While it is without doubt that in all EU countries market rigidities exist (to various extent) which might impede growth, I have stated, together with many economists, that such structural reforms by themselves will not, I repeat, will not generate growth. Economic growth, as far as it is desirable and necessary,  is generated by consumer, investment and other countries’ demand for the goods and services of the respective country/region, but does not spontaneously arise from the freeing of markets, from the dismantling of labor, health and safety protections, from cutting wages – or devaluing the currency. Without private or government demand, no growth will come about, especially not during a severe crisis. The deplorable state of the EU economy 5 years after the outbreak of the crisis is proof of that. How much more proof do our politicians need? Even the much-praised German economy, Europe’s largest economy, is hardly growing, incomes are still falling, businesses do not invest, poverty is increasing.

The second problem, apart from it being the wrong economic policy prescription, is that such contractual arrangements severely diminish national sovereignty, because they will circumvent national parliaments, once they have been put into law. Now, I do agree that the further integration which the common currency requires, also necessitates giving up national sovereignty, but not in order to transfer this highly political instrument to an appointed European Commission, but rather to the European Parliament which would have to vote on individual steps, sanctions and other instruments applied.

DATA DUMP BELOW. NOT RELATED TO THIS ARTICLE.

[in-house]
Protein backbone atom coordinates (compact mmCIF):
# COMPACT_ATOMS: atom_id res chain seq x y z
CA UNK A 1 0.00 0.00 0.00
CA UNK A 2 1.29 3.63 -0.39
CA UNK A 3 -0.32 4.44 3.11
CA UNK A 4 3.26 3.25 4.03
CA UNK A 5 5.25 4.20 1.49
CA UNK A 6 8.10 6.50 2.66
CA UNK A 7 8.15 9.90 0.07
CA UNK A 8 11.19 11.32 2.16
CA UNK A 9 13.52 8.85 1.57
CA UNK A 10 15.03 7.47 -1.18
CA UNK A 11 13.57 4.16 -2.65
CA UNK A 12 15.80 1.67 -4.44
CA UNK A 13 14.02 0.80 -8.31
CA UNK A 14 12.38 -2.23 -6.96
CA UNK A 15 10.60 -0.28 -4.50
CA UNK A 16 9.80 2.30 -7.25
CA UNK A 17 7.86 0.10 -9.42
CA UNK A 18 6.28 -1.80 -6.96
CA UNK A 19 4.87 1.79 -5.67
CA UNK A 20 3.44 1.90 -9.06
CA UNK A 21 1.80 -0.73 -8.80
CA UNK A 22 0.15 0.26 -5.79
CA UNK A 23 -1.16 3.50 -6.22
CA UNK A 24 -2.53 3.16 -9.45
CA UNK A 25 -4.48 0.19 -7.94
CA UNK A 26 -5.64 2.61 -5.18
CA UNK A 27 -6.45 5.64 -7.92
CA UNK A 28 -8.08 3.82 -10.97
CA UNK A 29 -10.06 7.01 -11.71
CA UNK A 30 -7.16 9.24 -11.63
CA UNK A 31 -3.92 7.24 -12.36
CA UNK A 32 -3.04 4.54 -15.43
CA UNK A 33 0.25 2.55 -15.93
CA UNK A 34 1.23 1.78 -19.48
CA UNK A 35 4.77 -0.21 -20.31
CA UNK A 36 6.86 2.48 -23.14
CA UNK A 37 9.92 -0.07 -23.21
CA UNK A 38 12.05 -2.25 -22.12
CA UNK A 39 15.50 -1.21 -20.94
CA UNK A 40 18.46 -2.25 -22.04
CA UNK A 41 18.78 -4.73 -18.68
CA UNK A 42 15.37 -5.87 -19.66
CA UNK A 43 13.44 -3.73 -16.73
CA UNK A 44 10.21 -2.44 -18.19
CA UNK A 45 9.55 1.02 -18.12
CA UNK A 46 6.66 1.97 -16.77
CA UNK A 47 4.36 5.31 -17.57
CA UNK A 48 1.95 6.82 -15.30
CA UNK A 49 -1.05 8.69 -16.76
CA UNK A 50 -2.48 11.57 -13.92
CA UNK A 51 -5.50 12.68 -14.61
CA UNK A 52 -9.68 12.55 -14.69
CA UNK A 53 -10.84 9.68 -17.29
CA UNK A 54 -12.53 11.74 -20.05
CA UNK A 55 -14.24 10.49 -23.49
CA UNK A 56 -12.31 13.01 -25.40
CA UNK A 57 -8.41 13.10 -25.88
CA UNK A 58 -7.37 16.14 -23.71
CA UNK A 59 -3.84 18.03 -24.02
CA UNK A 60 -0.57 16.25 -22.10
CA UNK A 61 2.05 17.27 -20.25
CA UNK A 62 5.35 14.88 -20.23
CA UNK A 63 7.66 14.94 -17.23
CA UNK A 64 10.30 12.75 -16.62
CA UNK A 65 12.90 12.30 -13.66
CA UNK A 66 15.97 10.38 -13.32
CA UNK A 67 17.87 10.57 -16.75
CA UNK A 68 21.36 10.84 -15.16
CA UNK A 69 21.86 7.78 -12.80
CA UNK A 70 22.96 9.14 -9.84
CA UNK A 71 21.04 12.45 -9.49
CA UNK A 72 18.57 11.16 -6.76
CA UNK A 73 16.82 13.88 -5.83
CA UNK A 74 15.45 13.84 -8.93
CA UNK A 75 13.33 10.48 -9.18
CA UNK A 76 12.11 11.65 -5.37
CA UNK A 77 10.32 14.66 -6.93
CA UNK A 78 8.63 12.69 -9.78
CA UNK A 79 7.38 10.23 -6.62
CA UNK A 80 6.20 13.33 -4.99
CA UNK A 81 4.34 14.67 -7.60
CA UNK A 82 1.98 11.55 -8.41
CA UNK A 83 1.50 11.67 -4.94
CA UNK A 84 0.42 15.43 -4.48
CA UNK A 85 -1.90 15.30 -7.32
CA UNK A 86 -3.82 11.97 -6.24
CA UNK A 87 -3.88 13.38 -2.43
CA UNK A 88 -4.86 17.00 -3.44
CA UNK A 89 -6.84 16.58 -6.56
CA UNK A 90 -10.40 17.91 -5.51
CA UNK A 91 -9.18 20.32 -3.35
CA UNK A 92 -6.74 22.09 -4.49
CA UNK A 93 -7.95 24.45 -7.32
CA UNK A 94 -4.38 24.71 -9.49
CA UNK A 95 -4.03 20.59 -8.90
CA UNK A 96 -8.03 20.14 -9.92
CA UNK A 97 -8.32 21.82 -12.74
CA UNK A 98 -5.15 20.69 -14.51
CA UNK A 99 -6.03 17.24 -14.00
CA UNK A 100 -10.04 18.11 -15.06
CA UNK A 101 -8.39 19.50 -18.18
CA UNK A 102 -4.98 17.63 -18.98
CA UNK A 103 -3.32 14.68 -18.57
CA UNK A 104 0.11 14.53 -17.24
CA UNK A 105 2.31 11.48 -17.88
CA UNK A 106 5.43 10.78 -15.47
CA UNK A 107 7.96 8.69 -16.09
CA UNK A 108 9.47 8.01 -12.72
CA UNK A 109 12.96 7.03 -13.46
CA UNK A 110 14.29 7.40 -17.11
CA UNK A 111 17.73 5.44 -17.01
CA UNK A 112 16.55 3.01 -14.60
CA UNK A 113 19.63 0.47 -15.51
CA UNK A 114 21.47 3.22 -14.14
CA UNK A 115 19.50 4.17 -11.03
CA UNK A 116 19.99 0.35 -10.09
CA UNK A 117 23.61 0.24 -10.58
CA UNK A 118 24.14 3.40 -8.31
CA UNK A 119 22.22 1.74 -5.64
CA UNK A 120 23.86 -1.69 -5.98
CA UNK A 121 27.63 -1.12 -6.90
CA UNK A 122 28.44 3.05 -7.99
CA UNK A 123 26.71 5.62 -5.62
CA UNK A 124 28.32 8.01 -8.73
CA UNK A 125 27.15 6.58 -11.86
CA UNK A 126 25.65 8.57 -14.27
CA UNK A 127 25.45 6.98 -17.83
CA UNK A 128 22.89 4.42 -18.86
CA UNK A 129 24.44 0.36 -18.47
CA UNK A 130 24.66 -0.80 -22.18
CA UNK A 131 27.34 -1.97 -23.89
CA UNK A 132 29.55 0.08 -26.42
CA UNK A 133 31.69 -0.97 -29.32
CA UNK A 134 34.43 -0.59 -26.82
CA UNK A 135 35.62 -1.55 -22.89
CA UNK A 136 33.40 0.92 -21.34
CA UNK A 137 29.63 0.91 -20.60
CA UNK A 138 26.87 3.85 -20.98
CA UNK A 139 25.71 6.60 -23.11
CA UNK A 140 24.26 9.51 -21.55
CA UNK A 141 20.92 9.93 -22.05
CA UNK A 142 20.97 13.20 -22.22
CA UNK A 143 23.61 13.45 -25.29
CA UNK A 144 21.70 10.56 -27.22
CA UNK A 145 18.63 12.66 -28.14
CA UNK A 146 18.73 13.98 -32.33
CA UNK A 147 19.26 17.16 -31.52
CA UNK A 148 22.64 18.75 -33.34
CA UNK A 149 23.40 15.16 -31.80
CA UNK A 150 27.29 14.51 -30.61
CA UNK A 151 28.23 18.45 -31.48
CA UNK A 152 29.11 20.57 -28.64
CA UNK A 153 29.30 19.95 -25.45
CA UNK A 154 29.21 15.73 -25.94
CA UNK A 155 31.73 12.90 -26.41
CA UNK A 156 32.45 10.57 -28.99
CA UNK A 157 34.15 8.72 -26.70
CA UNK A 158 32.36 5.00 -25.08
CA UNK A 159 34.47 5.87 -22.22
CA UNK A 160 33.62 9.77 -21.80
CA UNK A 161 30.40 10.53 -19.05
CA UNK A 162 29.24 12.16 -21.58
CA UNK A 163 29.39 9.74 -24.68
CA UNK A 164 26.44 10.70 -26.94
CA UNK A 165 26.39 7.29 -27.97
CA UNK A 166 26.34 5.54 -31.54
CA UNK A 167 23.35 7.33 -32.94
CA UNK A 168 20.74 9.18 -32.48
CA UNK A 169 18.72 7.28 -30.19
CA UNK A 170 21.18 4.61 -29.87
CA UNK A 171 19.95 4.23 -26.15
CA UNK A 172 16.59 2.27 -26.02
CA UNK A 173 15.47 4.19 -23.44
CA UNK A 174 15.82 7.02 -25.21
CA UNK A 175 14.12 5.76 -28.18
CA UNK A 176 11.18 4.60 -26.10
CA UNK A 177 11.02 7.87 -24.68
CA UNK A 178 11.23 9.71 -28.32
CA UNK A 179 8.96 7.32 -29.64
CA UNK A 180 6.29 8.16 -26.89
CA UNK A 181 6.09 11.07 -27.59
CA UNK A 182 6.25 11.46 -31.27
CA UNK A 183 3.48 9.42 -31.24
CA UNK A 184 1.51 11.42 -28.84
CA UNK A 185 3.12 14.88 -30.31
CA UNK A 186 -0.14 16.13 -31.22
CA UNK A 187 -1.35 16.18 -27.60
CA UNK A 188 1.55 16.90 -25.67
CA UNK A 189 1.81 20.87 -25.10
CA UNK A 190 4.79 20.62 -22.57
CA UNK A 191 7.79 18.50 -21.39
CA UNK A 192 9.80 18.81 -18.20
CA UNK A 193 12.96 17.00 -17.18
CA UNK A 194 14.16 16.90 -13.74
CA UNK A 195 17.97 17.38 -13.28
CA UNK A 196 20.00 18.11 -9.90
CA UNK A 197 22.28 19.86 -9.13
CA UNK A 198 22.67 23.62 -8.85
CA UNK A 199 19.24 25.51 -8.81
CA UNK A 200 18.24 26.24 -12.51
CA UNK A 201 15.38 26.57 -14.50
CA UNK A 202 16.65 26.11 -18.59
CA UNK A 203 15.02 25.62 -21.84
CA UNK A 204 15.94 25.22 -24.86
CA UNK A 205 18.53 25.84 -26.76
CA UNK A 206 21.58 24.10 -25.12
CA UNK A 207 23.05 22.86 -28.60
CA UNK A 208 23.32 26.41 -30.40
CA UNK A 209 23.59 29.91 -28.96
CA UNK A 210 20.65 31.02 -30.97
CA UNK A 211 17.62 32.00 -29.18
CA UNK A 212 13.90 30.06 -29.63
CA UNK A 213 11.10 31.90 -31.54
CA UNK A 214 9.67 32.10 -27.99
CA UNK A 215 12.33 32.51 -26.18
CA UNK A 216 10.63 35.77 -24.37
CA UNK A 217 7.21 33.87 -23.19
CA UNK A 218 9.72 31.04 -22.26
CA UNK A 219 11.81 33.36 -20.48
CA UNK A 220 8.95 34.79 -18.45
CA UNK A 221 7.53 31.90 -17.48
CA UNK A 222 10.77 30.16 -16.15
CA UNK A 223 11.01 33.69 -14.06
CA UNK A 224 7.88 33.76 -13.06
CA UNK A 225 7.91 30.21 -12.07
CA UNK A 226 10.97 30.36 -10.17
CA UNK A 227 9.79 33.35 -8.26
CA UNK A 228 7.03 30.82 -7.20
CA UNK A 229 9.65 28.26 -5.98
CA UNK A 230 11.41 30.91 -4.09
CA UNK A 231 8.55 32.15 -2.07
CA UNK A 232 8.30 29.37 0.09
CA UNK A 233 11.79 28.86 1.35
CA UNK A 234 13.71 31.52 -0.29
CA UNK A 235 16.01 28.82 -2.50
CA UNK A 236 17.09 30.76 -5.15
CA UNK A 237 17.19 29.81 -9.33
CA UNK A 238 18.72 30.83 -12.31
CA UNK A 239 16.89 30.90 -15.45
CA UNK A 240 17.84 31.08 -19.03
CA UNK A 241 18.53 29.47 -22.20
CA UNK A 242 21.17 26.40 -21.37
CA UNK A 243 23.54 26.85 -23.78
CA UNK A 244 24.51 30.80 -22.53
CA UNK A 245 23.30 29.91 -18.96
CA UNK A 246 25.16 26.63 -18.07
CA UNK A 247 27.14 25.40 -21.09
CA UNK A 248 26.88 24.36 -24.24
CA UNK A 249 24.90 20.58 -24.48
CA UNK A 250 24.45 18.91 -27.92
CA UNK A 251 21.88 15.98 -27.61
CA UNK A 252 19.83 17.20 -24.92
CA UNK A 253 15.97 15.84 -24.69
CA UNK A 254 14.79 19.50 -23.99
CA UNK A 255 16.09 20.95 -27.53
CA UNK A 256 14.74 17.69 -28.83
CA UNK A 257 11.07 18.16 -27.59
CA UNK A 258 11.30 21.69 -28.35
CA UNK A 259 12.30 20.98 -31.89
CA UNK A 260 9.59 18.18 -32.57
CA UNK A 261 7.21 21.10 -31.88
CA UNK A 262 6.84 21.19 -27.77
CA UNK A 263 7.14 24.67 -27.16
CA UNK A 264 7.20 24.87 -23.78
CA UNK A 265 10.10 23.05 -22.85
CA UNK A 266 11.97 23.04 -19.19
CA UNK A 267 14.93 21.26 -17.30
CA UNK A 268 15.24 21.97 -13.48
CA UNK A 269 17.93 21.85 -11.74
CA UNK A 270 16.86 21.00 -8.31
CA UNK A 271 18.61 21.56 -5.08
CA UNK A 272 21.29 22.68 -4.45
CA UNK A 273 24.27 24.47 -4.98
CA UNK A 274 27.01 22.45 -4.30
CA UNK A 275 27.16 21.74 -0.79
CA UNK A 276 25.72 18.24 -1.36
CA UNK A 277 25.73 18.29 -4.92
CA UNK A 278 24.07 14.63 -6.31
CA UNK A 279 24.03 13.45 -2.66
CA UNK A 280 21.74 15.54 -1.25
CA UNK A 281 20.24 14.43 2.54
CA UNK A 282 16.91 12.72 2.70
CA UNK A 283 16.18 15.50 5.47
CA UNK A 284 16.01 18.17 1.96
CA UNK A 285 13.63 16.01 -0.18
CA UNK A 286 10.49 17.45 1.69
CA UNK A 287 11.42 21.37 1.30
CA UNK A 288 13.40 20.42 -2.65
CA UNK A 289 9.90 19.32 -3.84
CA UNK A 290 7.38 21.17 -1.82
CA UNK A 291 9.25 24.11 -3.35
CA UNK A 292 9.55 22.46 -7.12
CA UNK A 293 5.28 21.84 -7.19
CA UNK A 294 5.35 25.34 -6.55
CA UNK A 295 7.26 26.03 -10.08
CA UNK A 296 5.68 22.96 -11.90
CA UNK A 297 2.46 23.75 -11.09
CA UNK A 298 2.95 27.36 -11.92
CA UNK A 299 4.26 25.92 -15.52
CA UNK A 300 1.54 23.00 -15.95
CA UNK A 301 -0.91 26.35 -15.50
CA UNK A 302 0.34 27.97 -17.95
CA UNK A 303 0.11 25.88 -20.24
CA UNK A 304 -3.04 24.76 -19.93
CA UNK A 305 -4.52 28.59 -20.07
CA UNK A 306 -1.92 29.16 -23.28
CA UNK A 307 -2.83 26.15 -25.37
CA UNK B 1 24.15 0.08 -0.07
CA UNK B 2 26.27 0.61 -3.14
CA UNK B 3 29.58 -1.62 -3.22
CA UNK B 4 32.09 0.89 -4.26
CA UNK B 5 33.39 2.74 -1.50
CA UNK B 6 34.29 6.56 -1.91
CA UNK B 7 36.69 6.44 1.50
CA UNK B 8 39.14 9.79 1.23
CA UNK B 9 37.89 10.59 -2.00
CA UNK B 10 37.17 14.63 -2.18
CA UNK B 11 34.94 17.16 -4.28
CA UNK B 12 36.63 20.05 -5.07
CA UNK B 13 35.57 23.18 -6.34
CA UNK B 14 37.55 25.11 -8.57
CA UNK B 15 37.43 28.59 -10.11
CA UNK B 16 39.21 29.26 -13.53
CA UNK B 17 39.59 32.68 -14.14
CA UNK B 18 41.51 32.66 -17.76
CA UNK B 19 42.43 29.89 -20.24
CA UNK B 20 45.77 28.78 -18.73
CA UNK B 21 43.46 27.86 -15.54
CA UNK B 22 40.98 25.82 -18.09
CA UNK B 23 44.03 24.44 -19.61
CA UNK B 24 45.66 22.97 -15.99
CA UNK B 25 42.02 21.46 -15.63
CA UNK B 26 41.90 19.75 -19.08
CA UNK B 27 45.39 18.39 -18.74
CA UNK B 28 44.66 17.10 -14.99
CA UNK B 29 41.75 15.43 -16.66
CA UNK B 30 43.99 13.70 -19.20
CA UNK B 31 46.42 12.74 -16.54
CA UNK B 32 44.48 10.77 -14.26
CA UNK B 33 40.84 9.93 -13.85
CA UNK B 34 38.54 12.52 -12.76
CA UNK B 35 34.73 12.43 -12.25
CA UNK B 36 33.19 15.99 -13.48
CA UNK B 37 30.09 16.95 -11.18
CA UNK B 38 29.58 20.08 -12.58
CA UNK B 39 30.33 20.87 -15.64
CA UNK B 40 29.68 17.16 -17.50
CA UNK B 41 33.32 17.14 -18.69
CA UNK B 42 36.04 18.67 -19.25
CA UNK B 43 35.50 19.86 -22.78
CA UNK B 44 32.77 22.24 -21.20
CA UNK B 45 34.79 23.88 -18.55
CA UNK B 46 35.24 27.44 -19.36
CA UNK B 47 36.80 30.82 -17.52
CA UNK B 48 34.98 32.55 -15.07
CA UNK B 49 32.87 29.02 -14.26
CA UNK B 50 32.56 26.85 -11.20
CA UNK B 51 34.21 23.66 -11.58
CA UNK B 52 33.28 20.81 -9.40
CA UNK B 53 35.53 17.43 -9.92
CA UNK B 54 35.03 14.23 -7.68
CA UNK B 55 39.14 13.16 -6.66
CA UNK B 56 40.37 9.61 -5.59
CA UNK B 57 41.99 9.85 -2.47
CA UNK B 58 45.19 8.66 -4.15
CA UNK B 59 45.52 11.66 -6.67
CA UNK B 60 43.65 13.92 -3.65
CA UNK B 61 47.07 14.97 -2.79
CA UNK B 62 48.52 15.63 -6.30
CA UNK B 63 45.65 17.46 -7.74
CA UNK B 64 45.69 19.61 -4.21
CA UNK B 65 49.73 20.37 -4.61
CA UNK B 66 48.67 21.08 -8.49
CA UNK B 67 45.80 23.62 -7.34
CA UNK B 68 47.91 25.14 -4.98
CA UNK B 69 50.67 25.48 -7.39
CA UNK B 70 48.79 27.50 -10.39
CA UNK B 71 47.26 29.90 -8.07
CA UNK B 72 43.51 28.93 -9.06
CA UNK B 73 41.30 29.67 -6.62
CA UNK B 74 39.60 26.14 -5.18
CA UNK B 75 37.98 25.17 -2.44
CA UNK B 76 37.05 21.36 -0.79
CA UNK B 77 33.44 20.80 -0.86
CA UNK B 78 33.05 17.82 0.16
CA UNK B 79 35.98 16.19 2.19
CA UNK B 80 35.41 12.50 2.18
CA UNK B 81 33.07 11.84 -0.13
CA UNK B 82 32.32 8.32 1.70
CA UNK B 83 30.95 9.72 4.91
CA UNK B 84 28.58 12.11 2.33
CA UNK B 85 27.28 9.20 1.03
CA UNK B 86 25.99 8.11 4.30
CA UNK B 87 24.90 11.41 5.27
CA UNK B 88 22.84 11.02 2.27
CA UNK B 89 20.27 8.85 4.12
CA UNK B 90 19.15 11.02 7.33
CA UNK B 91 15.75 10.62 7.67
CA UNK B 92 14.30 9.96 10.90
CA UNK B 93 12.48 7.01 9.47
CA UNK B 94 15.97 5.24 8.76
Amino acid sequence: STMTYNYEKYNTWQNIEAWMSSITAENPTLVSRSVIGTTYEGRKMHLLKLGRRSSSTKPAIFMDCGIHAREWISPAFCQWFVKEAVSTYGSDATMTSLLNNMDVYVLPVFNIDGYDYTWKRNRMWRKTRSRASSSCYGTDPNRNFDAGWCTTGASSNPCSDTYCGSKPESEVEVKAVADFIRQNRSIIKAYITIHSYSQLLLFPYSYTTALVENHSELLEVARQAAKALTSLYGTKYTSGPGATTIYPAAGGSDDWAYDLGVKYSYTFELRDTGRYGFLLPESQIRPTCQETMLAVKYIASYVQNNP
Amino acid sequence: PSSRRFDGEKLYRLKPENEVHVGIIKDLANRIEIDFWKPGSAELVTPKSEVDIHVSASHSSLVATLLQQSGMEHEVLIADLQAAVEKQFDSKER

Such arrangements are reminiscent of the recent request for “fiscal councils”, technocratic bodies appointed by governments to take binding decisions on national state budgets. After much criticism, such bodies, where they exist, have been given only advisory powers, not decision-making ones. But Merkel’s and Dijsselbloom’s (Eurozone President) contractual arrangements would sideline both national and EU parliaments. Why don’t we appoint philosopher kings to single-handedly run our countries in the way absolute monarchies (which ended with the French Revolution) did? Are we sliding back into pre-democratic states, when the call for more citizen participation becomes stronger every minute? When more and more people request that politics should once more become the dominant force over the economy and business interests?

We all need to vehemently oppose this faulty and non-democratic development by lobbying our governments and convincing them of its destructive forces!

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Filed under Crisis Response, European Union, Fiscal Policy